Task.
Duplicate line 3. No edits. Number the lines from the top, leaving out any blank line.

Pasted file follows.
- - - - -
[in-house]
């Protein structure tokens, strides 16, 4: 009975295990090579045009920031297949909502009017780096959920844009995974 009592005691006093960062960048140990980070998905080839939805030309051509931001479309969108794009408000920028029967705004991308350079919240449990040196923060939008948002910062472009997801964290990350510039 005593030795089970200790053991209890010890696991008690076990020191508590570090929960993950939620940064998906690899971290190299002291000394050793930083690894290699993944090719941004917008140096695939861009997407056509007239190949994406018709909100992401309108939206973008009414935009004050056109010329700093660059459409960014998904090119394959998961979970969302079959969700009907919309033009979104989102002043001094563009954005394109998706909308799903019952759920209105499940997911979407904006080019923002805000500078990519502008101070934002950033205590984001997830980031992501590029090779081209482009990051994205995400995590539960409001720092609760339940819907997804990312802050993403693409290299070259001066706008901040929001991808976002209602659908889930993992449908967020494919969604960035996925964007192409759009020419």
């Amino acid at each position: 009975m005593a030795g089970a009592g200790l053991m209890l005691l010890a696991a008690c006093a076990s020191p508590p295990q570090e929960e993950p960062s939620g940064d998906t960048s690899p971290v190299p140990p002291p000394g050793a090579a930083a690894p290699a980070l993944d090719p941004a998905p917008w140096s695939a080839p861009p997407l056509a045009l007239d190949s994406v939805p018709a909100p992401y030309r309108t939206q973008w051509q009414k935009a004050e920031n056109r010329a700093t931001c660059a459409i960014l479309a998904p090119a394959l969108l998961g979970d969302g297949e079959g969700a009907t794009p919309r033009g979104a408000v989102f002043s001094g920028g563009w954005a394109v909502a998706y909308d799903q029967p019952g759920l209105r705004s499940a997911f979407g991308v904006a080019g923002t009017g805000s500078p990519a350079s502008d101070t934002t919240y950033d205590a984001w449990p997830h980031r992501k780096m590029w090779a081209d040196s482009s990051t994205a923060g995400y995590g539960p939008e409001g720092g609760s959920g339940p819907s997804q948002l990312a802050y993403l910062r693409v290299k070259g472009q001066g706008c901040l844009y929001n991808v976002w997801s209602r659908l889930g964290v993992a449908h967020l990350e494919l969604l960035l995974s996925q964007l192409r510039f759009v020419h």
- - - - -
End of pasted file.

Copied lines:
């Amino acid at each position: 009975m005593a030795g089970a009592g200790l053991m209890l005691l010890a696991a008690c006093a076990s020191p508590p295990q570090e929960e993950p960062s939620g940064d998906t960048s690899p971290v190299p140990p002291p000394g050793a090579a930083a690894p290699a980070l993944d090719p941004a998905p917008w140096s695939a080839p861009p997407l056509a045009l007239d190949s994406v939805p018709a909100p992401y030309r309108t939206q973008w051509q009414k935009a004050e920031n056109r010329a700093t931001c660059a459409i960014l479309a998904p090119a394959l969108l998961g979970d969302g297949e079959g969700a009907t794009p919309r033009g979104a408000v989102f002043s001094g920028g563009w954005a394109v909502a998706y909308d799903q029967p019952g759920l209105r705004s499940a997911f979407g991308v904006a080019g923002t009017g805000s500078p990519a350079s502008d101070t934002t919240y950033d205590a984001w449990p997830h980031r992501k780096m590029w090779a081209d040196s482009s990051t994205a923060g995400y995590g539960p939008e409001g720092g609760s959920g339940p819907s997804q948002l990312a802050y993403l910062r693409v290299k070259g472009q001066g706008c901040l844009y929001n991808v976002w997801s209602r659908l889930g964290v993992a449908h967020l990350e494919l969604l960035l995974s996925q964007l192409r510039f759009v020419h």